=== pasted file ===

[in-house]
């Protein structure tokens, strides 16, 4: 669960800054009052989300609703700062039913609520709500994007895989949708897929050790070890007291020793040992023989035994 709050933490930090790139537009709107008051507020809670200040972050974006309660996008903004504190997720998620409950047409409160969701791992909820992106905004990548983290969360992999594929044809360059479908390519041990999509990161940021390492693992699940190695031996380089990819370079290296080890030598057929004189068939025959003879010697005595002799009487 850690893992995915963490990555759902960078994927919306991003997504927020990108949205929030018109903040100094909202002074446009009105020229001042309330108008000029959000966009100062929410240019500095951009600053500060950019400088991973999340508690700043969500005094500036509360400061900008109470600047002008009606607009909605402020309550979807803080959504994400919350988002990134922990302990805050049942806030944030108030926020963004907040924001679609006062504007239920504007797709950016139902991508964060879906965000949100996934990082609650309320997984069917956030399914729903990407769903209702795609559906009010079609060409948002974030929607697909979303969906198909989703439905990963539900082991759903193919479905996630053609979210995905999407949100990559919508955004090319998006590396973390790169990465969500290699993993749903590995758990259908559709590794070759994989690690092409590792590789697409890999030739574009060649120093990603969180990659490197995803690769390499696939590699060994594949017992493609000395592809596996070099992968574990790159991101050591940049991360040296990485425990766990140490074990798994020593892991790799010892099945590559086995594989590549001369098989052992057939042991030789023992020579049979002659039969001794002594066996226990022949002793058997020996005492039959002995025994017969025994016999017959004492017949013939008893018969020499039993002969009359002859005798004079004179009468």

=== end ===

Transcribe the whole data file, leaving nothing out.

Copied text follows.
[in-house]
């Protein structure tokens, strides 16, 4: 669960800054009052989300609703700062039913609520709500994007895989949708897929050790070890007291020793040992023989035994 709050933490930090790139537009709107008051507020809670200040972050974006309660996008903004504190997720998620409950047409409160969701791992909820992106905004990548983290969360992999594929044809360059479908390519041990999509990161940021390492693992699940190695031996380089990819370079290296080890030598057929004189068939025959003879010697005595002799009487 850690893992995915963490990555759902960078994927919306991003997504927020990108949205929030018109903040100094909202002074446009009105020229001042309330108008000029959000966009100062929410240019500095951009600053500060950019400088991973999340508690700043969500005094500036509360400061900008109470600047002008009606607009909605402020309550979807803080959504994400919350988002990134922990302990805050049942806030944030108030926020963004907040924001679609006062504007239920504007797709950016139902991508964060879906965000949100996934990082609650309320997984069917956030399914729903990407769903209702795609559906009010079609060409948002974030929607697909979303969906198909989703439905990963539900082991759903193919479905996630053609979210995905999407949100990559919508955004090319998006590396973390790169990465969500290699993993749903590995758990259908559709590794070759994989690690092409590792590789697409890999030739574009060649120093990603969180990659490197995803690769390499696939590699060994594949017992493609000395592809596996070099992968574990790159991101050591940049991360040296990485425990766990140490074990798994020593892991790799010892099945590559086995594989590549001369098989052992057939042991030789023992020579049979002659039969001794002594066996226990022949002793058997020996005492039959002995025994017969025994016999017959004492017949013939008893018969020499039993002969009359002859005798004079004179009468």